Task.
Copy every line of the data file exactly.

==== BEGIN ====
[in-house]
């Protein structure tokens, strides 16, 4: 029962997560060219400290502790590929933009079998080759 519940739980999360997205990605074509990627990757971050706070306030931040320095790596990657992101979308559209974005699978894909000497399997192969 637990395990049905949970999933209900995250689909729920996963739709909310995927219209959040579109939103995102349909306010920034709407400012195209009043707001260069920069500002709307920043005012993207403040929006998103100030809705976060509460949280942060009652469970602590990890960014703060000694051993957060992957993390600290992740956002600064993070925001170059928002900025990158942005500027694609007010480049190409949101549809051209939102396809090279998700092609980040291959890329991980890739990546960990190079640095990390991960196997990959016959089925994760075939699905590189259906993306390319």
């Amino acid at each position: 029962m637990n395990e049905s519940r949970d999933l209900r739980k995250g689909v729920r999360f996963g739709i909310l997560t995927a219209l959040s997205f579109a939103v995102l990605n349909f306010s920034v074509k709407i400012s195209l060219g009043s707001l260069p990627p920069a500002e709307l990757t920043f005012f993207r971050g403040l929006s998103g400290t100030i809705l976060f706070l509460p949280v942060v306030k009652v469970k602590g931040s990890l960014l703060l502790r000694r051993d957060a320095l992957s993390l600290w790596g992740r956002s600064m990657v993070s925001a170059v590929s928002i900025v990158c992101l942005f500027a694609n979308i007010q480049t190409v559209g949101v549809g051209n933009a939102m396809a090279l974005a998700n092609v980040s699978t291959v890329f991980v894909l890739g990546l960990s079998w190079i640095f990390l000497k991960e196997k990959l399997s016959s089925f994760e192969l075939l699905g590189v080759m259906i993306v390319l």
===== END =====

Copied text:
[in-house]
């Protein structure tokens, strides 16, 4: 029962997560060219400290502790590929933009079998080759 519940739980999360997205990605074509990627990757971050706070306030931040320095790596990657992101979308559209974005699978894909000497399997192969 637990395990049905949970999933209900995250689909729920996963739709909310995927219209959040579109939103995102349909306010920034709407400012195209009043707001260069920069500002709307920043005012993207403040929006998103100030809705976060509460949280942060009652469970602590990890960014703060000694051993957060992957993390600290992740956002600064993070925001170059928002900025990158942005500027694609007010480049190409949101549809051209939102396809090279998700092609980040291959890329991980890739990546960990190079640095990390991960196997990959016959089925994760075939699905590189259906993306390319």
């Amino acid at each position: 029962m637990n395990e049905s519940r949970d999933l209900r739980k995250g689909v729920r999360f996963g739709i909310l997560t995927a219209l959040s997205f579109a939103v995102l990605n349909f306010s920034v074509k709407i400012s195209l060219g009043s707001l260069p990627p920069a500002e709307l990757t920043f005012f993207r971050g403040l929006s998103g400290t100030i809705l976060f706070l509460p949280v942060v306030k009652v469970k602590g931040s990890l960014l703060l502790r000694r051993d957060a320095l992957s993390l600290w790596g992740r956002s600064m990657v993070s925001a170059v590929s928002i900025v990158c992101l942005f500027a694609n979308i007010q480049t190409v559209g949101v549809g051209n933009a939102m396809a090279l974005a998700n092609v980040s699978t291959v890329f991980v894909l890739g990546l960990s079998w190079i640095f990390l000497k991960e196997k990959l399997s016959s089925f994760e192969l075939l699905g590189v080759m259906i993306v390319l």